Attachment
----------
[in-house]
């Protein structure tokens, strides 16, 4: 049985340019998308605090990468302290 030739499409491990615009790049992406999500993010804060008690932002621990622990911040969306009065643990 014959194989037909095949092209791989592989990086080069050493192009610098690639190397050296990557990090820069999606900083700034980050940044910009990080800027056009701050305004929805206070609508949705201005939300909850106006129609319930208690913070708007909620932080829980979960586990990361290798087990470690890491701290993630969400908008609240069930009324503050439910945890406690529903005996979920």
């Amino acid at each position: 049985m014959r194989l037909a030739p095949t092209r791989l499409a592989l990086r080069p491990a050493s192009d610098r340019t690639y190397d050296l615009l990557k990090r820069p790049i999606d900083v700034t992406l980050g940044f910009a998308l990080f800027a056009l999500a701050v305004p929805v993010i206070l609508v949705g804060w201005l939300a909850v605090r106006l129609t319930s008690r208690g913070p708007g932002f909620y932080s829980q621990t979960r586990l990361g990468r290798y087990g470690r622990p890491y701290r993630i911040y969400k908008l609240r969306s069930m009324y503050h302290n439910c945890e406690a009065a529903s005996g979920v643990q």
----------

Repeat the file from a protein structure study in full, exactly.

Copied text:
[in-house]
């Protein structure tokens, strides 16, 4: 049985340019998308605090990468302290 030739499409491990615009790049992406999500993010804060008690932002621990622990911040969306009065643990 014959194989037909095949092209791989592989990086080069050493192009610098690639190397050296990557990090820069999606900083700034980050940044910009990080800027056009701050305004929805206070609508949705201005939300909850106006129609319930208690913070708007909620932080829980979960586990990361290798087990470690890491701290993630969400908008609240069930009324503050439910945890406690529903005996979920």
């Amino acid at each position: 049985m014959r194989l037909a030739p095949t092209r791989l499409a592989l990086r080069p491990a050493s192009d610098r340019t690639y190397d050296l615009l990557k990090r820069p790049i999606d900083v700034t992406l980050g940044f910009a998308l990080f800027a056009l999500a701050v305004p929805v993010i206070l609508v949705g804060w201005l939300a909850v605090r106006l129609t319930s008690r208690g913070p708007g932002f909620y932080s829980q621990t979960r586990l990361g990468r290798y087990g470690r622990p890491y701290r993630i911040y969400k908008l609240r969306s069930m009324y503050h302290n439910c945890e406690a009065a529903s005996g979920v643990q």